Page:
For managers, project status reports are a double-edged sword; though they provide valuable information about the progress of a project, the resulting picture is often incomplete. As a result, it can be difficult to spot problems before they derail a project. By asking better questions, you can help employees craft well-rounded, informative reports.
Many project status reports focus on the work that has already been completed but fail to look ahead to the upcoming days and weeks. This failure to look ahead can cause you to miss small issues before they turn into serious problems. To stay on top of all possibilities, ask your employees, "Do you have any concerns moving forward?" Encourage employees to share all their concerns, even the smallest and seemingly innocuous ones. After all, a delivery that's one day late can easily turn into a weeklong delay by the next progress report, which in turn can cause a series of problems for other team members. Projects don't crash and burn overnight; when you can anticipate small issues, you can take corrective steps immediately.
For most projects, collaboration and employee communication are crucial. Some employees, particularly new workers or ego-driven colleagues, may have trouble asking for help. Over time, they may get behind and slow down the entire project. To help identify tasks that will move faster with extra manpower, include the question, "Could you benefit from additional support in the next day or week?" on your regular project status reports. According to Status Path, this type of question helps give your employees a voice. The phrasing of the question is important; by using a nonconfrontational phrase like "could you benefit," you avoid putting employees on the defensive or implying that they are not up to the task. This approach makes it more likely that your employees will request help when they need it.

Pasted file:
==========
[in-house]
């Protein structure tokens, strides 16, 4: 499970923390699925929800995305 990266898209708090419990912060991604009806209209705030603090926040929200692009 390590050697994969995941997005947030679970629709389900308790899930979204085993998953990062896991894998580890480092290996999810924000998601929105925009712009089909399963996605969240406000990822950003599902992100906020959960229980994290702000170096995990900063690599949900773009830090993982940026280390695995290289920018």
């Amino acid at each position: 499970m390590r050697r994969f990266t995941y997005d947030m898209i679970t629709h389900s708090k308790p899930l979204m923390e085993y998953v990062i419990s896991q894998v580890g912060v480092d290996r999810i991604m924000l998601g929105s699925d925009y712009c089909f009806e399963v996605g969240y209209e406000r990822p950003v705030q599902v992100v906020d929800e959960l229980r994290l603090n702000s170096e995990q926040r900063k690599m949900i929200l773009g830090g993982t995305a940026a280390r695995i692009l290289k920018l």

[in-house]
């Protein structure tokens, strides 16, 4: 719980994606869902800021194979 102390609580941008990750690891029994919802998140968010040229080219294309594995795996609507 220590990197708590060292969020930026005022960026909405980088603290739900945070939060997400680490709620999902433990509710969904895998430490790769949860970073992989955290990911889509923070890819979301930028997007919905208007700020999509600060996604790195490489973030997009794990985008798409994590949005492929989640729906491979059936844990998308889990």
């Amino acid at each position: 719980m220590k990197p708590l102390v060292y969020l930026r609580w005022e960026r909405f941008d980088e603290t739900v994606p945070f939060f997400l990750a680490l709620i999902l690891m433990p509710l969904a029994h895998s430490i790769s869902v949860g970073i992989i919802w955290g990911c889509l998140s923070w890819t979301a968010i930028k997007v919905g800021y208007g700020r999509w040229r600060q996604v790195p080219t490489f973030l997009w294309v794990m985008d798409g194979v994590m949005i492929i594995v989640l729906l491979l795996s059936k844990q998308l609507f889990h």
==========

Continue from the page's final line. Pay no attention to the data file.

When you're dealing with project status reports that involve multiple employees and teams, general employee requests often fall by the wayside. To help employees get exactly what they need to proceed, request that they answer the question, "What do you need to complete your tasks in the upcoming week?" on each of their regular project status reports. Ask them to be specific—each request should name the employee or team, the exact item that's needed, and the ideal delivery date. With this information, you can create a running timeline that makes it easier to spot backlogs or delays. When necessary, you can step in to move things along more quickly and prevent bottlenecks. As an added benefit, more specific project status reports can help improve employee communication.
The process of creating an effective template for project status reports can be time consuming, but it has dramatic payoffs. By asking the right questions, you can train employees to provide useful, detailed reports that keep you updated and informed.
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